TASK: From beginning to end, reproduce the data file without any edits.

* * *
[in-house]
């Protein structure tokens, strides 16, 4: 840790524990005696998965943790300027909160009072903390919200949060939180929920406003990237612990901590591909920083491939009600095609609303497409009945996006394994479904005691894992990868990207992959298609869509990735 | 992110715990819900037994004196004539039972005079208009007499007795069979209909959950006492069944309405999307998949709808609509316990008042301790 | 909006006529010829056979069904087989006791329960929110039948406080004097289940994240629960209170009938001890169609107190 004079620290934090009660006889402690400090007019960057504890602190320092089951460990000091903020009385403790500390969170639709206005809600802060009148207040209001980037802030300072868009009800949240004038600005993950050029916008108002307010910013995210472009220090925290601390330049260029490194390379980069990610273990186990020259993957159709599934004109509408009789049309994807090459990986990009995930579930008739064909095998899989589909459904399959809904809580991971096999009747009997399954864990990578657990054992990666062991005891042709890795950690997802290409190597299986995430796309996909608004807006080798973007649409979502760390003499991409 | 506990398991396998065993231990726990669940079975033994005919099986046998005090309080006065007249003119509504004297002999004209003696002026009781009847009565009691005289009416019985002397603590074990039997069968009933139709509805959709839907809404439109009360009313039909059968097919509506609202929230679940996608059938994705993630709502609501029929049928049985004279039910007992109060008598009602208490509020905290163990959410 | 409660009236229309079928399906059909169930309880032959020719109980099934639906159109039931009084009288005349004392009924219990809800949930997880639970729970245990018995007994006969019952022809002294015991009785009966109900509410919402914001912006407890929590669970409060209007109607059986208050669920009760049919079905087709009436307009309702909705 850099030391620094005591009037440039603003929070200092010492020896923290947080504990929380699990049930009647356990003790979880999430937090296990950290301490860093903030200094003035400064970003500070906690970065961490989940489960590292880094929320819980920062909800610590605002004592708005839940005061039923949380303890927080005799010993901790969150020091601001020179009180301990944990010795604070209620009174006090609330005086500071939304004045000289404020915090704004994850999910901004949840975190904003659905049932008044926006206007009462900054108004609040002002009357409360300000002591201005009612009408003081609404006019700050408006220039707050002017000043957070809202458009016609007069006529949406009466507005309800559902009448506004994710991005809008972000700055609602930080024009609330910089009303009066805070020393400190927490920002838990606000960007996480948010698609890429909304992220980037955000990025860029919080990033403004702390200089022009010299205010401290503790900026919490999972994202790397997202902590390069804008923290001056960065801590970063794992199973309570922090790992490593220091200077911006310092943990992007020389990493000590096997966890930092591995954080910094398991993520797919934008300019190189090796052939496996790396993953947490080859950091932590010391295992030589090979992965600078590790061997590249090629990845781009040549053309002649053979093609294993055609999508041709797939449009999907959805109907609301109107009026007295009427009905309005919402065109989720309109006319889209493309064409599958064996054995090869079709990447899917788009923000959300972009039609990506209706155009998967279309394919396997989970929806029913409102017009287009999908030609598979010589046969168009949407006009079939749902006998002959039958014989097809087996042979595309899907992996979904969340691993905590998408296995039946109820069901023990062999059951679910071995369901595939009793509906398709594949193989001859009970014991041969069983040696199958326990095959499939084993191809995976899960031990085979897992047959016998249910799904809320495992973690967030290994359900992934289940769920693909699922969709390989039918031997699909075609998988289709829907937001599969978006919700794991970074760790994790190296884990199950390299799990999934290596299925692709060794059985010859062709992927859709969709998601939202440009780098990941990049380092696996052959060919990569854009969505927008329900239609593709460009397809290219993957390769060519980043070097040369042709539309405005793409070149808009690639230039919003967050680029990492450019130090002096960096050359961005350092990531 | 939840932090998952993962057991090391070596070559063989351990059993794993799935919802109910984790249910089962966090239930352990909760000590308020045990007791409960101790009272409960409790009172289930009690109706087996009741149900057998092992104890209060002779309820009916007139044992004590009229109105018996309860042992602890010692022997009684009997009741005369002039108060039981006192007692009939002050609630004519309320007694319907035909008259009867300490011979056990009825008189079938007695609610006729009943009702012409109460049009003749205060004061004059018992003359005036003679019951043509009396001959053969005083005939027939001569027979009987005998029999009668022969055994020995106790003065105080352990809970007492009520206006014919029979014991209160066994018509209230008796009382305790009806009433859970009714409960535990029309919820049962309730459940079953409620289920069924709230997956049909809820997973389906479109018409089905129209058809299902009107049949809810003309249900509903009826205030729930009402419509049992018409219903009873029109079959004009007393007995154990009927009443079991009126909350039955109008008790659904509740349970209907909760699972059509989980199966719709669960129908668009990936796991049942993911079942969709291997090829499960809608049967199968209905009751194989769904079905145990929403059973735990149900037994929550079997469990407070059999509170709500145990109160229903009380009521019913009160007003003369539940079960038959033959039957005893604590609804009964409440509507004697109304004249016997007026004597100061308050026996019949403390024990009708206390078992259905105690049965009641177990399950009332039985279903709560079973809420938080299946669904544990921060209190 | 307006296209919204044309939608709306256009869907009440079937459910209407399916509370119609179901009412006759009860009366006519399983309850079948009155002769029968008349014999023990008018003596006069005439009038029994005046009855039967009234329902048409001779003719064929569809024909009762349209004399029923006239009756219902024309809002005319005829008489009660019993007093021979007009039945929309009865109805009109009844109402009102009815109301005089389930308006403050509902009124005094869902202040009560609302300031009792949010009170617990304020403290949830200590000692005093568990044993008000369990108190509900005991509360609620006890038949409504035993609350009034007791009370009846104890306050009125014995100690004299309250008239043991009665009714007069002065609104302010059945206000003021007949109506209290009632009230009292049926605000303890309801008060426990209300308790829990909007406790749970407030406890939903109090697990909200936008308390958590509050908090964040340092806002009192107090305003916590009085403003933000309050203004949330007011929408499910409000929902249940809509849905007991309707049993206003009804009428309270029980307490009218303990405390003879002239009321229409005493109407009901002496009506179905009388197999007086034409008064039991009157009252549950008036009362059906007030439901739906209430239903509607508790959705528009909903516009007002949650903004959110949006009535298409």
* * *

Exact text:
[in-house]
């Protein structure tokens, strides 16, 4: 840790524990005696998965943790300027909160009072903390919200949060939180929920406003990237612990901590591909920083491939009600095609609303497409009945996006394994479904005691894992990868990207992959298609869509990735 | 992110715990819900037994004196004539039972005079208009007499007795069979209909959950006492069944309405999307998949709808609509316990008042301790 | 909006006529010829056979069904087989006791329960929110039948406080004097289940994240629960209170009938001890169609107190 004079620290934090009660006889402690400090007019960057504890602190320092089951460990000091903020009385403790500390969170639709206005809600802060009148207040209001980037802030300072868009009800949240004038600005993950050029916008108002307010910013995210472009220090925290601390330049260029490194390379980069990610273990186990020259993957159709599934004109509408009789049309994807090459990986990009995930579930008739064909095998899989589909459904399959809904809580991971096999009747009997399954864990990578657990054992990666062991005891042709890795950690997802290409190597299986995430796309996909608004807006080798973007649409979502760390003499991409 | 506990398991396998065993231990726990669940079975033994005919099986046998005090309080006065007249003119509504004297002999004209003696002026009781009847009565009691005289009416019985002397603590074990039997069968009933139709509805959709839907809404439109009360009313039909059968097919509506609202929230679940996608059938994705993630709502609501029929049928049985004279039910007992109060008598009602208490509020905290163990959410 | 409660009236229309079928399906059909169930309880032959020719109980099934639906159109039931009084009288005349004392009924219990809800949930997880639970729970245990018995007994006969019952022809002294015991009785009966109900509410919402914001912006407890929590669970409060209007109607059986208050669920009760049919079905087709009436307009309702909705 850099030391620094005591009037440039603003929070200092010492020896923290947080504990929380699990049930009647356990003790979880999430937090296990950290301490860093903030200094003035400064970003500070906690970065961490989940489960590292880094929320819980920062909800610590605002004592708005839940005061039923949380303890927080005799010993901790969150020091601001020179009180301990944990010795604070209620009174006090609330005086500071939304004045000289404020915090704004994850999910901004949840975190904003659905049932008044926006206007009462900054108004609040002002009357409360300000002591201005009612009408003081609404006019700050408006220039707050002017000043957070809202458009016609007069006529949406009466507005309800559902009448506004994710991005809008972000700055609602930080024009609330910089009303009066805070020393400190927490920002838990606000960007996480948010698609890429909304992220980037955000990025860029919080990033403004702390200089022009010299205010401290503790900026919490999972994202790397997202902590390069804008923290001056960065801590970063794992199973309570922090790992490593220091200077911006310092943990992007020389990493000590096997966890930092591995954080910094398991993520797919934008300019190189090796052939496996790396993953947490080859950091932590010391295992030589090979992965600078590790061997590249090629990845781009040549053309002649053979093609294993055609999508041709797939449009999907959805109907609301109107009026007295009427009905309005919402065109989720309109006319889209493309064409599958064996054995090869079709990447899917788009923000959300972009039609990506209706155009998967279309394919396997989970929806029913409102017009287009999908030609598979010589046969168009949407006009079939749902006998002959039958014989097809087996042979595309899907992996979904969340691993905590998408296995039946109820069901023990062999059951679910071995369901595939009793509906398709594949193989001859009970014991041969069983040696199958326990095959499939084993191809995976899960031990085979897992047959016998249910799904809320495992973690967030290994359900992934289940769920693909699922969709390989039918031997699909075609998988289709829907937001599969978006919700794991970074760790994790190296884990199950390299799990999934290596299925692709060794059985010859062709992927859709969709998601939202440009780098990941990049380092696996052959060919990569854009969505927008329900239609593709460009397809290219993957390769060519980043070097040369042709539309405005793409070149808009690639230039919003967050680029990492450019130090002096960096050359961005350092990531 | 939840932090998952993962057991090391070596070559063989351990059993794993799935919802109910984790249910089962966090239930352990909760000590308020045990007791409960101790009272409960409790009172289930009690109706087996009741149900057998092992104890209060002779309820009916007139044992004590009229109105018996309860042992602890010692022997009684009997009741005369002039108060039981006192007692009939002050609630004519309320007694319907035909008259009867300490011979056990009825008189079938007695609610006729009943009702012409109460049009003749205060004061004059018992003359005036003679019951043509009396001959053969005083005939027939001569027979009987005998029999009668022969055994020995106790003065105080352990809970007492009520206006014919029979014991209160066994018509209230008796009382305790009806009433859970009714409960535990029309919820049962309730459940079953409620289920069924709230997956049909809820997973389906479109018409089905129209058809299902009107049949809810003309249900509903009826205030729930009402419509049992018409219903009873029109079959004009007393007995154990009927009443079991009126909350039955109008008790659904509740349970209907909760699972059509989980199966719709669960129908668009990936796991049942993911079942969709291997090829499960809608049967199968209905009751194989769904079905145990929403059973735990149900037994929550079997469990407070059999509170709500145990109160229903009380009521019913009160007003003369539940079960038959033959039957005893604590609804009964409440509507004697109304004249016997007026004597100061308050026996019949403390024990009708206390078992259905105690049965009641177990399950009332039985279903709560079973809420938080299946669904544990921060209190 | 307006296209919204044309939608709306256009869907009440079937459910209407399916509370119609179901009412006759009860009366006519399983309850079948009155002769029968008349014999023990008018003596006069005439009038029994005046009855039967009234329902048409001779003719064929569809024909009762349209004399029923006239009756219902024309809002005319005829008489009660019993007093021979007009039945929309009865109805009109009844109402009102009815109301005089389930308006403050509902009124005094869902202040009560609302300031009792949010009170617990304020403290949830200590000692005093568990044993008000369990108190509900005991509360609620006890038949409504035993609350009034007791009370009846104890306050009125014995100690004299309250008239043991009665009714007069002065609104302010059945206000003021007949109506209290009632009230009292049926605000303890309801008060426990209300308790829990909007406790749970407030406890939903109090697990909200936008308390958590509050908090964040340092806002009192107090305003916590009085403003933000309050203004949330007011929408499910409000929902249940809509849905007991309707049993206003009804009428309270029980307490009218303990405390003879002239009321229409005493109407009901002496009506179905009388197999007086034409008064039991009157009252549950008036009362059906007030439901739906209430239903509607508790959705528009909903516009007002949650903004959110949006009535298409």